Another round of debate within sociology about objectivity, another attempt to revive the distinction between object and subject – ultimately a debate about sociology’s relationship to government and its borders.
The American Sociological Association’s President-elect, Mary Romero, recently called upon sociologists to dispense with “false notions of objectivity,” and instead embrace the principles of social justice. Those remarks have precipitated at least two responses, as far as I’ve read, though I would also recommend her “Reflections on ‘The Department is Very Male, Very White, Very Old, and Very Conservative’: The Functioning of the Hidden Curriculum in Graduate Sociology Departments.“.
The first of these, by Juan Pablo Pardo-Guerra, “Stirring a Storm In an Electoral Teacup,” was written in defense of Romero, in the wake of a series of somewhat anxious and conservative responses to her election. The other, by Barış Büyükokutan in an article entitled “Will Sociology Build the Wall? On Objectivity in Social Science,” argues that sociologists should insist on an independently-existing reality independent of our perceptions. As Pardo-Guerra points out, much of this turns on the boundary-making practices and assumptions of the discipline. The problem with Büyükokutan’s epistemological realism (or the phenomenology that permeates the humanities for that matter) is that it sets aside any critical reflection on the coherence and independent existence of its objects, and therefore our responsibility to do more than operationalize methods of a discipline.
Firstly it sets aside the very history of the discipline, which begins from a metaphysical, a priori assertion about the coherence of its disciplinary object and then proceeds to ask how to restore that object’s coherence. (That, aside from the historical detail regarding international credit, labour and theories of social efficiency, is the argument I made here with regard to the history of Australian sociology.) Put another way, sociology begins when there is anxiety about borders, the borders of something called ‘society,’ which is oftentimes a euphemism for ‘culture‘ and more often than not something that follows the contours of the nation-state, and which it takes as its tacit epistemic object. The worst kind of sociology, that is, a positivist or ahistorical sociology, treats that a priori coherence as if it stretched back into time immemorial.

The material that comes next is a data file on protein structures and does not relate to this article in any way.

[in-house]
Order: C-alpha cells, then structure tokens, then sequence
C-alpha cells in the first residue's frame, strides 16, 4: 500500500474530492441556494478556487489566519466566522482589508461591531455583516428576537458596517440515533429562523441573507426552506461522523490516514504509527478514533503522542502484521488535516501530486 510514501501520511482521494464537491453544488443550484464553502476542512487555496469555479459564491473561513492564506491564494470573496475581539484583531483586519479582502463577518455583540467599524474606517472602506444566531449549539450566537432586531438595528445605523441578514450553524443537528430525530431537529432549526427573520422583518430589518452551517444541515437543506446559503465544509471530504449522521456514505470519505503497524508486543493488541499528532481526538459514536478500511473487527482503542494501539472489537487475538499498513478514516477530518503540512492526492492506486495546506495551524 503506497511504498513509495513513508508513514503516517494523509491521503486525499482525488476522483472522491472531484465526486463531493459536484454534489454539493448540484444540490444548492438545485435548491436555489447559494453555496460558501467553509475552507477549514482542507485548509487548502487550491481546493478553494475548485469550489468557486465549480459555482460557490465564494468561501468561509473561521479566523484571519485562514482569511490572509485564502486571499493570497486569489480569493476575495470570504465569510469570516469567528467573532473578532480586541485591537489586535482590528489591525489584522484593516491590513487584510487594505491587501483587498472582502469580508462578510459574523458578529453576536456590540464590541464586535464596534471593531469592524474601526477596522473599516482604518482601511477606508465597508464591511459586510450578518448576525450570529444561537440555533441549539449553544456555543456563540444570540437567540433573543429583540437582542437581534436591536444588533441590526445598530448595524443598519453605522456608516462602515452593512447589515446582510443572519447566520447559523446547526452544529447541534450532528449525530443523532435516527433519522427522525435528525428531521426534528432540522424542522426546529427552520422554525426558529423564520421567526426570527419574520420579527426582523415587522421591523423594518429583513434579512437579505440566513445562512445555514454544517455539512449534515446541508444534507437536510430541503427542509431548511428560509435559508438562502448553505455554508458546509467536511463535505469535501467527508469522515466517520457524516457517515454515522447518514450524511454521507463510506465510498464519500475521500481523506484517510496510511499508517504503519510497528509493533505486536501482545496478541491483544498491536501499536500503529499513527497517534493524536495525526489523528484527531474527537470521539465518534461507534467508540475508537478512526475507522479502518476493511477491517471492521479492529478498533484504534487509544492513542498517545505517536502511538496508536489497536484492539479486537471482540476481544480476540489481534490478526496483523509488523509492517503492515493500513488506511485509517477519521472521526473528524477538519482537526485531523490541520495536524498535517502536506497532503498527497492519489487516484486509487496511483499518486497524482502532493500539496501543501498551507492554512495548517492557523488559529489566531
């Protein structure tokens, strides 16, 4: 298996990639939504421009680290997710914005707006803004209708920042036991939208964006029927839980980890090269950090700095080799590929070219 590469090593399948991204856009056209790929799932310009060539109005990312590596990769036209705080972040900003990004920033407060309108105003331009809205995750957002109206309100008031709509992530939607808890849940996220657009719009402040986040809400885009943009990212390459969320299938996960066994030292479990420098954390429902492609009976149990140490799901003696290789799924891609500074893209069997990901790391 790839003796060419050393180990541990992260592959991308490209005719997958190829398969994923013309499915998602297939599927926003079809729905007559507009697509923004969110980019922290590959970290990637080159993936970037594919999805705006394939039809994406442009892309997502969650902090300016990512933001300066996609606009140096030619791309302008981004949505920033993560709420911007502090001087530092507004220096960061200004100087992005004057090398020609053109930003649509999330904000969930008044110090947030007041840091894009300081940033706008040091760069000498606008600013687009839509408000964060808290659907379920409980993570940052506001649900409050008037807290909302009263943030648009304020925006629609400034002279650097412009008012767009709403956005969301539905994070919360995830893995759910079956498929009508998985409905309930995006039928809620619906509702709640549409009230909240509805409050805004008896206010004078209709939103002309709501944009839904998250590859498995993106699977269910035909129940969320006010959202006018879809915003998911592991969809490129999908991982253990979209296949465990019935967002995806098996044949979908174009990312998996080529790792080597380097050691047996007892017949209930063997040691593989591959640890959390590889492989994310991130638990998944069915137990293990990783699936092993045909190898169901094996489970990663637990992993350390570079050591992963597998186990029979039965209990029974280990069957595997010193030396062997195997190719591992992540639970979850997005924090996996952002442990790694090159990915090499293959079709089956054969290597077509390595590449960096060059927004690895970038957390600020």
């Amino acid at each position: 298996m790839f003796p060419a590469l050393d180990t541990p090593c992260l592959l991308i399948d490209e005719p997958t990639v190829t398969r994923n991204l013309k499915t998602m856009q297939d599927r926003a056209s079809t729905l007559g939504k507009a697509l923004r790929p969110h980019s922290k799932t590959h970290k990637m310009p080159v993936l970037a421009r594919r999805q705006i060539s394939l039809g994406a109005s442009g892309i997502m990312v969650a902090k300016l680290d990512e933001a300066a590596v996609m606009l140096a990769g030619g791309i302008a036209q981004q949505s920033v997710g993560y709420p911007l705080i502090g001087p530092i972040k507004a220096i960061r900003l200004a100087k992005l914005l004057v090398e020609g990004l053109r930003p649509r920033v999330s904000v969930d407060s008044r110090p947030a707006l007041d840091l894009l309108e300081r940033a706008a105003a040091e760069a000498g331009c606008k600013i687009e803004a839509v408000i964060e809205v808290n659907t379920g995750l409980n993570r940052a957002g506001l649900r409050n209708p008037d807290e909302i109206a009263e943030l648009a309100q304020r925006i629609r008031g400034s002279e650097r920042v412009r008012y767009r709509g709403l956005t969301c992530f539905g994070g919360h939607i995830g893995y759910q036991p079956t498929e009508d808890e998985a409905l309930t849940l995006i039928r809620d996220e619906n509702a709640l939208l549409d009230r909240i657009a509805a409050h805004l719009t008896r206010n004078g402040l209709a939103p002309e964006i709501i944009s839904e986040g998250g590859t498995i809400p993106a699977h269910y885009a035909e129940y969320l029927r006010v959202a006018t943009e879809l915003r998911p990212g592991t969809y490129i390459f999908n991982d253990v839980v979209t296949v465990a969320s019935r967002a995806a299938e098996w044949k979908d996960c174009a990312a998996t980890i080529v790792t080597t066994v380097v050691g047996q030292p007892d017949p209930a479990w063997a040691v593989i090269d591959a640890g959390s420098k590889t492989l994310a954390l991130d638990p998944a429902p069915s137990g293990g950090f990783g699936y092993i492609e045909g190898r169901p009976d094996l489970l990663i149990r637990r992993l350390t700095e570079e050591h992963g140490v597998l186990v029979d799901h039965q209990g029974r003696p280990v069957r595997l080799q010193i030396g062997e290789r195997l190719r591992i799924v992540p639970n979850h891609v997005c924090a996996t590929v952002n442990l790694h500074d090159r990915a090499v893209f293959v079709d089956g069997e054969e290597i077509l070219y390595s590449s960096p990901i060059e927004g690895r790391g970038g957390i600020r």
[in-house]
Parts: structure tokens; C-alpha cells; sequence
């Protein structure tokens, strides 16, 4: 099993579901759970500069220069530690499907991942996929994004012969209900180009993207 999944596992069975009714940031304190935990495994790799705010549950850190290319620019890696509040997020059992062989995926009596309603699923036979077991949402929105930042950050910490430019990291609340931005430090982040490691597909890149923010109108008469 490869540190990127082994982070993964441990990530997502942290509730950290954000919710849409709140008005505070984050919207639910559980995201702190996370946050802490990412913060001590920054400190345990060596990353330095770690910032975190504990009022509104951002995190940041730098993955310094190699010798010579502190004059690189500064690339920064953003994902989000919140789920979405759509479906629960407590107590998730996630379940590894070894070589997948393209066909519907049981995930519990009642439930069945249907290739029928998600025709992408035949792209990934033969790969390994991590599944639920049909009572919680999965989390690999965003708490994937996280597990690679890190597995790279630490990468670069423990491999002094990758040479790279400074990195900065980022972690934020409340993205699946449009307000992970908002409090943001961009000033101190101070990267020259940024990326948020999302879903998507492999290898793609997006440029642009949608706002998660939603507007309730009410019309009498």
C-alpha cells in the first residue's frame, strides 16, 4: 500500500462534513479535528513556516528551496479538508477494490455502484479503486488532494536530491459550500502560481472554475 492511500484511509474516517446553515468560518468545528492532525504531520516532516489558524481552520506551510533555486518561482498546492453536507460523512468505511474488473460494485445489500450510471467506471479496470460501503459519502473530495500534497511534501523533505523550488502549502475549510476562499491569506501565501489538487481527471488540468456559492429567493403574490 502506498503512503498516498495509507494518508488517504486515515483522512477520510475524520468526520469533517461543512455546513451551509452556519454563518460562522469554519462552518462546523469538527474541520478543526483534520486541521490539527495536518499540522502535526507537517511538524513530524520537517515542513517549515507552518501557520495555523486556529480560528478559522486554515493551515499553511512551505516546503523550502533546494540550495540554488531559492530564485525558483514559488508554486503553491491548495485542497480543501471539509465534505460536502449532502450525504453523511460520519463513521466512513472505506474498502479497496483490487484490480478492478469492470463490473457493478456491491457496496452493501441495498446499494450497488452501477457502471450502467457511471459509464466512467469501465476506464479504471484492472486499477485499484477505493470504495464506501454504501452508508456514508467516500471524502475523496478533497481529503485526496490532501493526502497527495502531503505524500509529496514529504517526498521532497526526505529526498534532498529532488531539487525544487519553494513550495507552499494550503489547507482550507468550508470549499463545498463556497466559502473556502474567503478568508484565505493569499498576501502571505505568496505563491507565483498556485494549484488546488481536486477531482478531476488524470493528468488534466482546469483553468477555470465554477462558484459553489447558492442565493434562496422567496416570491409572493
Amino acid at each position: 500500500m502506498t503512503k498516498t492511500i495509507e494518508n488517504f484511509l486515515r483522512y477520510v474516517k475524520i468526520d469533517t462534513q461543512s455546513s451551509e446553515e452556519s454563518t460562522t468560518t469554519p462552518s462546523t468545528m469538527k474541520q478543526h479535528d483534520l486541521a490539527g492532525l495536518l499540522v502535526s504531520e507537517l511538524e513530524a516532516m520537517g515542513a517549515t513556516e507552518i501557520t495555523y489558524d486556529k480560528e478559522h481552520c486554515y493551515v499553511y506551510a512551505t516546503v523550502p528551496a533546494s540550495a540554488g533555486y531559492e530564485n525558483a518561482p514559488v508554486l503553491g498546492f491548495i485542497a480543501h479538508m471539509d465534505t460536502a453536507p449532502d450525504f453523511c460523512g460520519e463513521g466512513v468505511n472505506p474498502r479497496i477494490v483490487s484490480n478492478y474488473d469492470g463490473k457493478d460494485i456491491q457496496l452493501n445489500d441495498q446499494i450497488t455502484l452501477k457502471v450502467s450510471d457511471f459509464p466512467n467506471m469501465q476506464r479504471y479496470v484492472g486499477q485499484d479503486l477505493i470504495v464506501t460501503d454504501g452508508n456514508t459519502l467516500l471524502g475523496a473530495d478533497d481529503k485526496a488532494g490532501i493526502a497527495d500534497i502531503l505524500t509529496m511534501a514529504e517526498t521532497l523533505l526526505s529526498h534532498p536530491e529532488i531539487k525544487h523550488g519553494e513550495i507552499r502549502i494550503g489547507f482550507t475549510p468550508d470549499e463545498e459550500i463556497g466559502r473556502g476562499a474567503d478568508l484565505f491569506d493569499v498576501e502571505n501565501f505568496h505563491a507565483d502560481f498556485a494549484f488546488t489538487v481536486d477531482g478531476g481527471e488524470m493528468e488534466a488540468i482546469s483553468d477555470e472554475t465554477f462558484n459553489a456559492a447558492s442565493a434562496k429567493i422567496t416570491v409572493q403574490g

Secondly, it treats society and social facts as if they exist independently of the apparatuses of knowledge and practices which simply observe that purportedly independently-existing reality from another, hypothetical place. The entire history of statistics should suggest a very different approach, not one that jettisons concepts of truth and falsity but, instead, understands the implications of an apparatus of knowledge, its link to policy and state power and therefore the transformation of its putative object in the process of ‘observing’ it. Pardo-Guerra’s remark on the history of the sciences is on the mark.
But it’s not simply that contemporary science – indeed, quantum mechanics and relativity since the beginning of the century, and therefore, curiously, concomitant with the spread of sociology as a discipline – has taught us to think differently about the relationship between the apparatus of observation and the object observed. It’s that the classical link between the a priori knowledge of an independently-existing, coherently-bounded object and social policy (norms and laws) cannot be sustained given the incompleteness of that knowledge. That informs much of this essay, on the history of precariousness – much of which turns on the relationship between sociological objectivity and the increasingly tenuous categorical borders of its object. This does not make it impossible to say what is true or not, depending on the scope of the statement and what it requires in terms of evidence. It is, for instance, untrue that the concept of précarité emerged within the movements and not among French statisticians and family sociology as it demonstrably did, and that statements which say otherwise obscure the construction of a link between statistical, sociological knowledge and the state, in the name of linking knowledge-claims to the exercise of (state) power in presumably necessary ways. It does, however, mean that realism often obscures the truth by dehistoricising facts, because realism occludes the selective mechanisms and tumultuous history through which facts and reality are made, including by instruments of observation that are treated as if they were neutral instruments.
That is how I read Romero’s remark on “false objectivity,” in any event. If Romero’s election to ASA signals a renewed, critical emphasis on sociological methods and responsibility within and outside the discipline, that should be applauded. The way in which the election of someone with an impeccable record of scholarly work on migration, care work and racism, gender, criminalization and more has been greeted is not at all unrelated to a debate about the way disciplines delineate their objects and, thereby, the purported objectivity of laws and norms. But to say that this draws us away from a scientific understanding of truth surely ignores almost a century of changes in the so-called hard sciences of physics.